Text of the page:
Against the Cowboys, Smith and Co. began a possession with a minute left on their own 25-yard line after a touchback and armed with all three timeouts. They advanced the ball to Dallas' 44 by the time the clock reached 21 seconds, but the QB then tossed three straight incomplete passes.

With wind being a factor, Gruden chose to go with a Hail Mary instead of a Hopkins FG attempt on fourth down and, for the second week in a row, no points were added to the scoreboard when they very well could've been. 

That's not to mention Smith's questionable scramble in the fourth quarter that nearly gave Washington's rival the break it needed to send the contest to OT.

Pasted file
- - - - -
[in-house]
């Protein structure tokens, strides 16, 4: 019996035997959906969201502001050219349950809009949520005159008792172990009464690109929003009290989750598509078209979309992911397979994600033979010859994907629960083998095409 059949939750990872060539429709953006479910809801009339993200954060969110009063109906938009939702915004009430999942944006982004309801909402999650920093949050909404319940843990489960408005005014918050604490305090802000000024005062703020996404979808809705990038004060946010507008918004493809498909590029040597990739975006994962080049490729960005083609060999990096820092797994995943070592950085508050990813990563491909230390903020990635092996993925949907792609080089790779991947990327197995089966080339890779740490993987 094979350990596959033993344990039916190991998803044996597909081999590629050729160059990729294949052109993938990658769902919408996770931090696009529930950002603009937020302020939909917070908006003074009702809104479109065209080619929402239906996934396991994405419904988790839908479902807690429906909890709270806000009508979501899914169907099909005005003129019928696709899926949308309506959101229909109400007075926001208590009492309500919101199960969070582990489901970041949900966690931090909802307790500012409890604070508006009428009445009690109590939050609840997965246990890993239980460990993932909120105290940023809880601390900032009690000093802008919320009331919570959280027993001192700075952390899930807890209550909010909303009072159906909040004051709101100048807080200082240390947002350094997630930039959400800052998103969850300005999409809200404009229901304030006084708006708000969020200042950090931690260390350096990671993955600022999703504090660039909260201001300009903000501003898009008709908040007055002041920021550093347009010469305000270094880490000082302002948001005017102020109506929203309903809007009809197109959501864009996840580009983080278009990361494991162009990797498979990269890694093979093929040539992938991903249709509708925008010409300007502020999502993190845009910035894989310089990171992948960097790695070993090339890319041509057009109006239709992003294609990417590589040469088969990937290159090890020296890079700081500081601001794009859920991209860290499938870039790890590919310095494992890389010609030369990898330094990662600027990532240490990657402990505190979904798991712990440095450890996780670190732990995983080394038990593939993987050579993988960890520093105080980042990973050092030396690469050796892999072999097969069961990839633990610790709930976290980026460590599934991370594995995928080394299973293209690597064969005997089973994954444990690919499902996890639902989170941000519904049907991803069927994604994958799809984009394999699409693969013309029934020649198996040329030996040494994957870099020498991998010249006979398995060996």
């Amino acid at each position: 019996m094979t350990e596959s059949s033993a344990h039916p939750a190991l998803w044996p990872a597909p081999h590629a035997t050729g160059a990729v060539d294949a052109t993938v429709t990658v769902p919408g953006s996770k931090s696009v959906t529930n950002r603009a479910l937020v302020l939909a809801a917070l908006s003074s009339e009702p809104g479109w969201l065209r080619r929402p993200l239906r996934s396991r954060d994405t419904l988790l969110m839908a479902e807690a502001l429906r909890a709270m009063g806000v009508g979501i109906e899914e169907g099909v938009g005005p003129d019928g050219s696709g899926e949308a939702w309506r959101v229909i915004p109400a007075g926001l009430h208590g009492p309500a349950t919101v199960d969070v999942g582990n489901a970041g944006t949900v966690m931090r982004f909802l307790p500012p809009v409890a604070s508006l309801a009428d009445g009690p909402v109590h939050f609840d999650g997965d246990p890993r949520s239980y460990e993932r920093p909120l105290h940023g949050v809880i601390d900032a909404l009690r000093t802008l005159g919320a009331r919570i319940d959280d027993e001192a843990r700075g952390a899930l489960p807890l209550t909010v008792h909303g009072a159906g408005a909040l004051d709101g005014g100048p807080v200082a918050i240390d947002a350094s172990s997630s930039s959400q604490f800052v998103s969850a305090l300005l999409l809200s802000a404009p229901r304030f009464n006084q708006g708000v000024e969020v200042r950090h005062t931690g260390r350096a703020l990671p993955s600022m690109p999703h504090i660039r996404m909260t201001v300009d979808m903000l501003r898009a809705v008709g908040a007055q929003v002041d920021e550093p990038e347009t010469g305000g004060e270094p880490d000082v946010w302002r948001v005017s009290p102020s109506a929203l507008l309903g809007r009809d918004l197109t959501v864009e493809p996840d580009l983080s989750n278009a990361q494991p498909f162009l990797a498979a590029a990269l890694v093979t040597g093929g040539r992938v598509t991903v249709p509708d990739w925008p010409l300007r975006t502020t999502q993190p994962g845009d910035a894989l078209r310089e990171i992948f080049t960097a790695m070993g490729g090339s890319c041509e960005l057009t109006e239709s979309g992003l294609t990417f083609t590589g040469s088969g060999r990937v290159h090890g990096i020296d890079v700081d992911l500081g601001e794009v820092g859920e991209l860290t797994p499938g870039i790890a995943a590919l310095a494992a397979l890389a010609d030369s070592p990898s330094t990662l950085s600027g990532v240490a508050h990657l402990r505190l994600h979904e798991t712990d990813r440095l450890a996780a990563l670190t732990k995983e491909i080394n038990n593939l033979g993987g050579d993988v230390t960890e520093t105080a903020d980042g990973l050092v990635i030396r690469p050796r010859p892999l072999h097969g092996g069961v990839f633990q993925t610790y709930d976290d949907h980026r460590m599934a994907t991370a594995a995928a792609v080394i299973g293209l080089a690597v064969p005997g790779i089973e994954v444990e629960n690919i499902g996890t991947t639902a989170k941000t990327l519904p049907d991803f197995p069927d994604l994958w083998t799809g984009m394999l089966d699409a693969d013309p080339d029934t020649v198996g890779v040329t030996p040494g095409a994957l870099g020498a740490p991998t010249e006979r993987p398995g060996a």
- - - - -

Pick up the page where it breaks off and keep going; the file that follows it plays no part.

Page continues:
On Wednesday, the signal caller acknowledged those "missed opportunities" and that they need to be fixed. With the way this campaign's unfolding, this squad needs to capitalize on as many scoring opportunities as possible, and that starts with them being sharper on those precious possessions when the clock's trickling down.

Area No. 2: First down play variation

Adrian Peterson has probably been the 2018 Redskins' biggest difference-maker, so as long as he's healthy, Gruden really can't go wrong when it comes to giving Peterson the ball. But perhaps Gruden could be a little less predictable about when he decides to get No. 26 and the other running backs involved.

On 169 first downs this year, Washington has called a run play 100 times and a pass play 66 times (to go along with three snaps that ended in a scramble), according to NFLsavant.com. That equates to a 59/41 run-pass ratio.